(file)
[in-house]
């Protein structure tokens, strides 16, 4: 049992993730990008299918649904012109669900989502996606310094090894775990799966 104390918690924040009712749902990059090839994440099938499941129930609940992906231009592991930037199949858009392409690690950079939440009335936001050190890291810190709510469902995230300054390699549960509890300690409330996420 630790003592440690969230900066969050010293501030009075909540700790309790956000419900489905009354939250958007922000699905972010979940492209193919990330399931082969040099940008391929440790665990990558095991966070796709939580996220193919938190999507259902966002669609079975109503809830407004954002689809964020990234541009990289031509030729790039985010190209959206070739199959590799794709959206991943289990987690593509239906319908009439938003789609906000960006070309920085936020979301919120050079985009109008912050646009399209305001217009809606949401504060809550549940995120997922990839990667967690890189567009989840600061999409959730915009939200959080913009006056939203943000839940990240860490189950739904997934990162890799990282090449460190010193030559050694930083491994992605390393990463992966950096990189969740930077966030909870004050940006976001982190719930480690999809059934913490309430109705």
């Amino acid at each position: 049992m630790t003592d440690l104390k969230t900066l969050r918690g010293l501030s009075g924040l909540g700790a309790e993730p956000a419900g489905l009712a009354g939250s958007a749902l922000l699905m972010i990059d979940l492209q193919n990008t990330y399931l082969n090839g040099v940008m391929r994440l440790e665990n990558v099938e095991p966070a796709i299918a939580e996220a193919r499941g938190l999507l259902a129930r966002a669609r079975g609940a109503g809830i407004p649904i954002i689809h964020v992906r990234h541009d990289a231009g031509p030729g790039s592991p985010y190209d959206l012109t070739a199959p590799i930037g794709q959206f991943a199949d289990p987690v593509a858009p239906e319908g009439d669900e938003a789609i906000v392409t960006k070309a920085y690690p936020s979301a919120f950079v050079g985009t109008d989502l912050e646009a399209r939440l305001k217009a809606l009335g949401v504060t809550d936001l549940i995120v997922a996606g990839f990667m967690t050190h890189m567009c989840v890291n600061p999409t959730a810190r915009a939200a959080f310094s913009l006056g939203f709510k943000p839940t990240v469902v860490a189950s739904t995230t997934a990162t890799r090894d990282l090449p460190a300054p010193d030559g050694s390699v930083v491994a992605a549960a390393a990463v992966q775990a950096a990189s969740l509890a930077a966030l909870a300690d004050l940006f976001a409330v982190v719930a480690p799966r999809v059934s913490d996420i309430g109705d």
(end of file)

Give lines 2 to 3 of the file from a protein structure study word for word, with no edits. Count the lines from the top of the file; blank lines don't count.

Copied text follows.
């Protein structure tokens, strides 16, 4: 049992993730990008299918649904012109669900989502996606310094090894775990799966 104390918690924040009712749902990059090839994440099938499941129930609940992906231009592991930037199949858009392409690690950079939440009335936001050190890291810190709510469902995230300054390699549960509890300690409330996420 630790003592440690969230900066969050010293501030009075909540700790309790956000419900489905009354939250958007922000699905972010979940492209193919990330399931082969040099940008391929440790665990990558095991966070796709939580996220193919938190999507259902966002669609079975109503809830407004954002689809964020990234541009990289031509030729790039985010190209959206070739199959590799794709959206991943289990987690593509239906319908009439938003789609906000960006070309920085936020979301919120050079985009109008912050646009399209305001217009809606949401504060809550549940995120997922990839990667967690890189567009989840600061999409959730915009939200959080913009006056939203943000839940990240860490189950739904997934990162890799990282090449460190010193030559050694930083491994992605390393990463992966950096990189969740930077966030909870004050940006976001982190719930480690999809059934913490309430109705």
């Amino acid at each position: 049992m630790t003592d440690l104390k969230t900066l969050r918690g010293l501030s009075g924040l909540g700790a309790e993730p956000a419900g489905l009712a009354g939250s958007a749902l922000l699905m972010i990059d979940l492209q193919n990008t990330y399931l082969n090839g040099v940008m391929r994440l440790e665990n990558v099938e095991p966070a796709i299918a939580e996220a193919r499941g938190l999507l259902a129930r966002a669609r079975g609940a109503g809830i407004p649904i954002i689809h964020v992906r990234h541009d990289a231009g031509p030729g790039s592991p985010y190209d959206l012109t070739a199959p590799i930037g794709q959206f991943a199949d289990p987690v593509a858009p239906e319908g009439d669900e938003a789609i906000v392409t960006k070309a920085y690690p936020s979301a919120f950079v050079g985009t109008d989502l912050e646009a399209r939440l305001k217009a809606l009335g949401v504060t809550d936001l549940i995120v997922a996606g990839f990667m967690t050190h890189m567009c989840v890291n600061p999409t959730a810190r915009a939200a959080f310094s913009l006056g939203f709510k943000p839940t990240v469902v860490a189950s739904t995230t997934a990162t890799r090894d990282l090449p460190a300054p010193d030559g050694s390699v930083v491994a992605a549960a390393a990463v992966q775990a950096a990189s969740l509890a930077a966030l909870a300690d004050l940006f976001a409330v982190v719930a480690p799966r999809v059934s913490d996420i309430g109705d």